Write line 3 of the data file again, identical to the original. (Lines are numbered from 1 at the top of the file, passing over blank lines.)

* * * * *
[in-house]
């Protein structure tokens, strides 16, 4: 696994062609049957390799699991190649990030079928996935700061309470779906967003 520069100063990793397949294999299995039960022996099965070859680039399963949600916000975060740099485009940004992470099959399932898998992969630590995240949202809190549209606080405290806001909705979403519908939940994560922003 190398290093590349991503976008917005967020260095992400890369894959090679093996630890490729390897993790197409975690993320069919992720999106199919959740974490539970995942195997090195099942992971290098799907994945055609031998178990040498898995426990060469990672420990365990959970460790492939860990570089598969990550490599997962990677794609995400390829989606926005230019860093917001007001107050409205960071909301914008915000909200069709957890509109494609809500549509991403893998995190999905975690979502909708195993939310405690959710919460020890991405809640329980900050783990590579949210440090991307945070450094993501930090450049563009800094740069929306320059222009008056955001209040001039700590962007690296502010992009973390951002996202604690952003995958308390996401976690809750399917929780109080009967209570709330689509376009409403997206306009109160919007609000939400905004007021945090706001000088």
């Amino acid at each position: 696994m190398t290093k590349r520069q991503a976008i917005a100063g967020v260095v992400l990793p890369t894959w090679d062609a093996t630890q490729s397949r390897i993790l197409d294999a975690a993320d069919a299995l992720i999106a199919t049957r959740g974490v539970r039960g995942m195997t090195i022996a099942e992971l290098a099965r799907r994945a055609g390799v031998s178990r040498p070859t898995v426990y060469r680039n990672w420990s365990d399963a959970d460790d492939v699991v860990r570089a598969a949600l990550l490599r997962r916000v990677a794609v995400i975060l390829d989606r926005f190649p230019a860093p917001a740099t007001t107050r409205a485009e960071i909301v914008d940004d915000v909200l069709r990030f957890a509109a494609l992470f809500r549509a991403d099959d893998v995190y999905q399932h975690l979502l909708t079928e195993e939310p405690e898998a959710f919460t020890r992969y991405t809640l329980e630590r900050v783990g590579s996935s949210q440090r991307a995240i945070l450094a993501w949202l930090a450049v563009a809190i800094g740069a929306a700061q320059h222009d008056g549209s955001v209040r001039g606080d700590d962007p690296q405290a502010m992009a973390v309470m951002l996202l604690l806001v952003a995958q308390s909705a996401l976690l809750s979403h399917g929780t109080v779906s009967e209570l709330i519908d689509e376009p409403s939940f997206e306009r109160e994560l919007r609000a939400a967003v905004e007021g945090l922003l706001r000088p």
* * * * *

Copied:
């Amino acid at each position: 696994m190398t290093k590349r520069q991503a976008i917005a100063g967020v260095v992400l990793p890369t894959w090679d062609a093996t630890q490729s397949r390897i993790l197409d294999a975690a993320d069919a299995l992720i999106a199919t049957r959740g974490v539970r039960g995942m195997t090195i022996a099942e992971l290098a099965r799907r994945a055609g390799v031998s178990r040498p070859t898995v426990y060469r680039n990672w420990s365990d399963a959970d460790d492939v699991v860990r570089a598969a949600l990550l490599r997962r916000v990677a794609v995400i975060l390829d989606r926005f190649p230019a860093p917001a740099t007001t107050r409205a485009e960071i909301v914008d940004d915000v909200l069709r990030f957890a509109a494609l992470f809500r549509a991403d099959d893998v995190y999905q399932h975690l979502l909708t079928e195993e939310p405690e898998a959710f919460t020890r992969y991405t809640l329980e630590r900050v783990g590579s996935s949210q440090r991307a995240i945070l450094a993501w949202l930090a450049v563009a809190i800094g740069a929306a700061q320059h222009d008056g549209s955001v209040r001039g606080d700590d962007p690296q405290a502010m992009a973390v309470m951002l996202l604690l806001v952003a995958q308390s909705a996401l976690l809750s979403h399917g929780t109080v779906s009967e209570l709330i519908d689509e376009p409403s939940f997206e306009r109160e994560l919007r609000a939400a967003v905004e007021g945090l922003l706001r000088p």